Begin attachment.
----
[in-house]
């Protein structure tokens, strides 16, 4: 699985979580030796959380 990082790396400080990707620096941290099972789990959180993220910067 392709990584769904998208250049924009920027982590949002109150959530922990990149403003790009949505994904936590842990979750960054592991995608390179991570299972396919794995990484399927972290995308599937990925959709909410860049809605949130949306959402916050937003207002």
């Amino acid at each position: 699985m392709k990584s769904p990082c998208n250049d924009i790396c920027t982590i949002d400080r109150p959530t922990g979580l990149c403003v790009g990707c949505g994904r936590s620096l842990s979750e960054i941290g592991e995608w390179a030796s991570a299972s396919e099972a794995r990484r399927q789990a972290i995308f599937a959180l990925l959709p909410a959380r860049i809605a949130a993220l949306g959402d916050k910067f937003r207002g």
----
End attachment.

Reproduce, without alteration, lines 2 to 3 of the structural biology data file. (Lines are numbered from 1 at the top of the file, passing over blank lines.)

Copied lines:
């Protein structure tokens, strides 16, 4: 699985979580030796959380 990082790396400080990707620096941290099972789990959180993220910067 392709990584769904998208250049924009920027982590949002109150959530922990990149403003790009949505994904936590842990979750960054592991995608390179991570299972396919794995990484399927972290995308599937990925959709909410860049809605949130949306959402916050937003207002």
């Amino acid at each position: 699985m392709k990584s769904p990082c998208n250049d924009i790396c920027t982590i949002d400080r109150p959530t922990g979580l990149c403003v790009g990707c949505g994904r936590s620096l842990s979750e960054i941290g592991e995608w390179a030796s991570a299972s396919e099972a794995r990484r399927q789990a972290i995308f599937a959180l990925l959709p909410a959380r860049i809605a949130a993220l949306g959402d916050k910067f937003r207002g």